How to fetch Any post with WP_Query in WordPress?

Harish Kumar · · 152 Views

WP_Query is your buddy. It allows you to get content from the database according to your requirements. In this article, I will explain top to bottom about how WP_Query works. let’s get started!

A Custom Loop

The key to working well with customized queries is mastering the arguments you can pass to them. The loop on a regular archive page would look something like this:

<?php if ( have_posts() ) : ?>
	<?php while( have_posts() ) : the_post() ?>
		<!-- Display Post Here -->
	<?php endwhile ?>
<?php else : ?>
	<!-- Content If No Posts -->
<?php endif ?>

When the page is loaded, WordPress has already retrieved the correct posts. For custom queries, we’ll need a custom loop. The code is very similar, here goes:

<?php 
$args = array( 
	'post_type'   => 'post',
	'post_status' => 'future'
);
$result = new WP_Query( $args );
if ( $result->have_posts() ) : 
?>
	<?php while( $result->have_posts() ) : $result->the_post() ?>
		<!-- Display Post Here -->
	<?php endwhile ?>
<?php else : ?>
	<!-- Content If No Posts -->
<?php endif ?>

For the new WordPress query, we use the WP_Query class. It requires some parameters to specify the types of posts we need. Then, we call the have_posts() and the_post() methods on our $result object.

Simple Arguments

A few parameters are entirely simple, for example, the tag or tag_id. The former takes a tag slug, the later a tag id. You can likewise separate multiple items with commas or use negative ids to indicate that you need to fetch posts that don't have that specific tag attached.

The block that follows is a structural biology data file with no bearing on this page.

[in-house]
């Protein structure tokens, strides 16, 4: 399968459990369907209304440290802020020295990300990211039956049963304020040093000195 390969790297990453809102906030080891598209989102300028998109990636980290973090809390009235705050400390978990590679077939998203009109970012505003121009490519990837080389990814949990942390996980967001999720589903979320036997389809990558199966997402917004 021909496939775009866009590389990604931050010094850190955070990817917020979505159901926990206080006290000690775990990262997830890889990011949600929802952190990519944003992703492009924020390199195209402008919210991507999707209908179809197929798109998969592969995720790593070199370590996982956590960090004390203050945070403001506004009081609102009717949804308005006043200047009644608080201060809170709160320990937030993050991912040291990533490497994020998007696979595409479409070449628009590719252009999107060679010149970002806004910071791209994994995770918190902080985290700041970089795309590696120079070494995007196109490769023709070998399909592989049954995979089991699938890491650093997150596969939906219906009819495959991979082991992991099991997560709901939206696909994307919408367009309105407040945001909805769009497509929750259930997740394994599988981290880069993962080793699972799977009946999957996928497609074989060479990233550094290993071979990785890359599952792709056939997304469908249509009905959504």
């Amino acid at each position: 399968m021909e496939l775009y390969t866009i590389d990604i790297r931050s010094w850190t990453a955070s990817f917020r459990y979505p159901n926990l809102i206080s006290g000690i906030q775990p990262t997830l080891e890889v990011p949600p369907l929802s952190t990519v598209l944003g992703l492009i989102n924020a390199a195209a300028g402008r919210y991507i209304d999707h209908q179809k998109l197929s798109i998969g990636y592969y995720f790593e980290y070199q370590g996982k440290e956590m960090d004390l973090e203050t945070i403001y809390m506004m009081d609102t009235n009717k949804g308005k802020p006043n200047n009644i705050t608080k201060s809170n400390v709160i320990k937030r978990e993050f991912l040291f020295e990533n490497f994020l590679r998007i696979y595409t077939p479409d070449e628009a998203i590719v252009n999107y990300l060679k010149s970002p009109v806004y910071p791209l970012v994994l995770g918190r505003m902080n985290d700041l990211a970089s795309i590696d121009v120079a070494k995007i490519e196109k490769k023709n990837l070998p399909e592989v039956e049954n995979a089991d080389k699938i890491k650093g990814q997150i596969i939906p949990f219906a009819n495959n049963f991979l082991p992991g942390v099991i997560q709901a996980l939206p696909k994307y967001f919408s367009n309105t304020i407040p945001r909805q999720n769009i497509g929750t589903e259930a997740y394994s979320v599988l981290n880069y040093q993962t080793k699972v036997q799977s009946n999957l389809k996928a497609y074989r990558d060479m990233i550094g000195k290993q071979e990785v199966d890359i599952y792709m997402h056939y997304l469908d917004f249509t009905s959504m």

$args = array( 
	'post_type'   => 'post',
	'tag_id'      => '22,92,44,-21'
);
$our_posts = new WP_Query( $args );

The snippet would retrieve posts which have any of the first three tags attached to them, but not the 4th. 

The author, author_name, cat, category_name, s (for search terms), post_status, post_type are examples of some simpler fields. Some fields, like post_status, need you to pass an array of statuses if you want to use multiple values.

$args = array( 
	'post_type'   => array( 'post', 'page' ),
	'post_status' => array( 'draft', 'publish' ),
	'cat'         => 'music,videos'
);
$our_posts = new WP_Query( $args );

Taxonomy Queries

For easy things, using the described arguments to retrieve content depending on categories or tags is enough, but what if you have a custom taxonomy, or you need to combine multiple parameters? The answer depends on the tax_query argument, which is an array.

$args = array(
	'post_type' => 'book',
	'tax_query' => array(
		array(
			'taxonomy' => 'genre',
			'field'    => 'slug',
			'terms'    => array( 'scifi', 'thriller' ),
			'operator' => 'NOT IN',
		),
		array(
			'taxonomy' => 'author',
			'field'    => 'id',
			'terms'    => array( 92, 883, 399 ),
		),
		'relation' => 'AND',
	),
);
$query = new WP_Query( $args );

Here above code snippet retrieve some posts from our ‘book’ post type, including some taxonomy parameters using two arrays defined within the tax_query. In the query, we specified that to fetch books written by the author’s 73, 65, or 197, which are not in the sci-fi or thriller category. The relation parameter describes the relationship between the two arrays. In our case, it is an ‘and’ relationship, which means that both circumstances must be true.

If we used or, then it will retrieve books, which are either not in the sci-fi or thriller category. Or they are written by the specified three authors.